orders increased price volatility because there are then fewer limit orders to match up with each other.

Incentives and charges

The observation could be useful in the real financial markets. "If it is considered socially desirable to
lower volatility, this can be done by giving incentives for people who place limit orders, and charging
the people who place market orders," Farmer says.

Some amount of volatility is important, because prices should reflect any new information, but many
observers believe there is more volatility than there should be. "On one day the prices of US stock
dropped 20% on no apparent news," says Farmer. "High volatility makes people jittery and sours the
investment climate." It also creates a high spread, which can make it more expensive to trade in
shares.

The London Stock Exchange already has a charging structure in place that encourages limit orders.
"Limit orders are a good way for smaller investors to trade on the order book," says a spokesperson.

Journal reference: Proceedings of the National Academy of Sciences (DOI:


10.1073/pnas.0409157102)

If you would like to reuse any content from New Scientist, either in print or online, please contact
the syndication department first for permission. New Scientist does not own rights to photos, but
there are a variety of licensing options available for use of articles and graphics we own the copyright

3 of 9 10-02-22 2:12 AM
'Zero intelligence' trading closely mimics stock market - physic... http://74.125.47.132/search?q=cache:CFbcDntXyBsJ:www.new...

to.

Have your say

Comment title
Your name
Email
Website
Comment
read all 5 comments
Comments 1 | 2

This comment breached our terms of use and has been removed.

This comment breached our terms of use and has been removed.

Market Orders

Wed Feb 27 16:54:44 GMT 2008 by Olin

Well, this is an interesting article. Volatility is disturbing but is in itself an important market indicator.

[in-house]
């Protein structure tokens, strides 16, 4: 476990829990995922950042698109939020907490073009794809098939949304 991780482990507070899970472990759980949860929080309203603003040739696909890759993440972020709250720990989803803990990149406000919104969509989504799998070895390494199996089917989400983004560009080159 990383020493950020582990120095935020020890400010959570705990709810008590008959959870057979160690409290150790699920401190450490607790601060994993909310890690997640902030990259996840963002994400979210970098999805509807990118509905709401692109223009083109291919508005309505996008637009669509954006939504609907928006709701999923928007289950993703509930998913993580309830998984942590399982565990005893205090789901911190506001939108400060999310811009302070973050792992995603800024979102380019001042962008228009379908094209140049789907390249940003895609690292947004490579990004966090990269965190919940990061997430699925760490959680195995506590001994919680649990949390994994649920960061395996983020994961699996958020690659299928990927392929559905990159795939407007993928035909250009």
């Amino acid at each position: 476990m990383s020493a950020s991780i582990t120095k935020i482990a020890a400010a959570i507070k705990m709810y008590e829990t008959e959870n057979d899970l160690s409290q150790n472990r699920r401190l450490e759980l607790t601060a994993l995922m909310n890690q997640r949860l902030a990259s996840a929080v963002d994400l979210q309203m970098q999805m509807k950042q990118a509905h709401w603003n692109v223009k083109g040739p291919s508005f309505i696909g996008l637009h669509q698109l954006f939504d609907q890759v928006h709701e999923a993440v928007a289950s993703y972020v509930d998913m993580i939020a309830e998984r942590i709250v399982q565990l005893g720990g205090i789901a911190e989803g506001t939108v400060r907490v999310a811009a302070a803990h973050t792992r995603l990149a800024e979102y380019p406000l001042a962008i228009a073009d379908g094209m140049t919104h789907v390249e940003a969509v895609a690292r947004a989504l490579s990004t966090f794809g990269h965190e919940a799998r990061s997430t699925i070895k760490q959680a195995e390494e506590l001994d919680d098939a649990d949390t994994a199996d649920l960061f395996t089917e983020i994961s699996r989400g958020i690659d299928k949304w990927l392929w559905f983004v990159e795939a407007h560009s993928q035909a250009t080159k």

If volatility 'sours' the trading experience then maybe that is telling comment on the true market.

I do think that charging for market orders and 'incentivizing' limit orders (as just one example) will
only make an investor considering a market sell place a limit order just below the market price in
order to make a market sale without penalty. That reactonary practice may only increase volatility
rather than reduce it.

The net sum is that trying to direct human behavior with 'carrots and sticks' creates a whole host of
new problems, such as we have here in the USA with tax credits, tax rebates, and various tax
write-offs created to steer spending behavior. The 'river' of augmented behavior merely flows around
obstacles placed in its path and gouges out a new river bottom in a potentially unpredicable path.

reply report this comment


read all 5 comments
Comments 1 | 2

All comments should respect the New Scientist House Rules. If you think a particular comment
breaks these rules then please use the "Report" link in that comment to report it to us.

If you are having a technical problem posting a comment, please contact technical support.

printPRINT
sendSEND

ADVERTISEMENT

4 of 9 10-02-22 2:12 AM
'Zero intelligence' trading closely mimics stock market - physic... http://74.125.47.132/search?q=cache:CFbcDntXyBsJ:www.new...

Advertising

More

Latest news

Weight scale for atoms could map 'island of stability'

21:15 10 February 2010

The mass of an atom heavier than uranium has been measured for the first time, a feat that could point
the way to a long-sought 'island' of stable, super-heavy elements

Iran's uranium a step away from weapon grade

13:21 10 February 2010

Government's decision to make its own 20-per-cent-enriched uranium would send it almost all the
way to being able to weaponise the stuff

Australia's rain may have moved to Antarctica

12:47 10 February 2010